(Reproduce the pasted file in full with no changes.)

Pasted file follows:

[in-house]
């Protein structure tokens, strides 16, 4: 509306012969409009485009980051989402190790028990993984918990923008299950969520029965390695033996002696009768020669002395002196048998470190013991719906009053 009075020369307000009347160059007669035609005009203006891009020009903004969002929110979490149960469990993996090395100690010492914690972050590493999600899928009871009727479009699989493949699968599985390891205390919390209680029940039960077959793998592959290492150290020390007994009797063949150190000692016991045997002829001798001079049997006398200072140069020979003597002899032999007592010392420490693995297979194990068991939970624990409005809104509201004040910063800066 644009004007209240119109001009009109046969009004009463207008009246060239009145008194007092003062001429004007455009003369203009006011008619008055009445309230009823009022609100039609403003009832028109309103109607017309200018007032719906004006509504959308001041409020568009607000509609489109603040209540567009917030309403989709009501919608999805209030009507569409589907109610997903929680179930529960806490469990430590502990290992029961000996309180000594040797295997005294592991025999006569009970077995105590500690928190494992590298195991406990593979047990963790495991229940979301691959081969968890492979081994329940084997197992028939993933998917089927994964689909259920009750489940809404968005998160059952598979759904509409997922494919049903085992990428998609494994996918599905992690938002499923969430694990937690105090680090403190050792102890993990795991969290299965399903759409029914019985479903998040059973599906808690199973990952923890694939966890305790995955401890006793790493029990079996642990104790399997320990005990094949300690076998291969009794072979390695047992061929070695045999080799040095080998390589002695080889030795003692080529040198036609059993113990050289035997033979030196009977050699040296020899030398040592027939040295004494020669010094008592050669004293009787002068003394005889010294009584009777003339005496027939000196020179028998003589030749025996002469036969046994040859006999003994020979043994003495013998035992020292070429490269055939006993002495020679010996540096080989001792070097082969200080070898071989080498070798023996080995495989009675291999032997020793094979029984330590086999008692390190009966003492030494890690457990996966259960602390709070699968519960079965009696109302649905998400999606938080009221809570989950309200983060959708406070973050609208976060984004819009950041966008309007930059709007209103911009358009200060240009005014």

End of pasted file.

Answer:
[in-house]
């Protein structure tokens, strides 16, 4: 509306012969409009485009980051989402190790028990993984918990923008299950969520029965390695033996002696009768020669002395002196048998470190013991719906009053 009075020369307000009347160059007669035609005009203006891009020009903004969002929110979490149960469990993996090395100690010492914690972050590493999600899928009871009727479009699989493949699968599985390891205390919390209680029940039960077959793998592959290492150290020390007994009797063949150190000692016991045997002829001798001079049997006398200072140069020979003597002899032999007592010392420490693995297979194990068991939970624990409005809104509201004040910063800066 644009004007209240119109001009009109046969009004009463207008009246060239009145008194007092003062001429004007455009003369203009006011008619008055009445309230009823009022609100039609403003009832028109309103109607017309200018007032719906004006509504959308001041409020568009607000509609489109603040209540567009917030309403989709009501919608999805209030009507569409589907109610997903929680179930529960806490469990430590502990290992029961000996309180000594040797295997005294592991025999006569009970077995105590500690928190494992590298195991406990593979047990963790495991229940979301691959081969968890492979081994329940084997197992028939993933998917089927994964689909259920009750489940809404968005998160059952598979759904509409997922494919049903085992990428998609494994996918599905992690938002499923969430694990937690105090680090403190050792102890993990795991969290299965399903759409029914019985479903998040059973599906808690199973990952923890694939966890305790995955401890006793790493029990079996642990104790399997320990005990094949300690076998291969009794072979390695047992061929070695045999080799040095080998390589002695080889030795003692080529040198036609059993113990050289035997033979030196009977050699040296020899030398040592027939040295004494020669010094008592050669004293009787002068003394005889010294009584009777003339005496027939000196020179028998003589030749025996002469036969046994040859006999003994020979043994003495013998035992020292070429490269055939006993002495020679010996540096080989001792070097082969200080070898071989080498070798023996080995495989009675291999032997020793094979029984330590086999008692390190009966003492030494890690457990996966259960602390709070699968519960079965009696109302649905998400999606938080009221809570989950309200983060959708406070973050609208976060984004819009950041966008309007930059709007209103911009358009200060240009005014």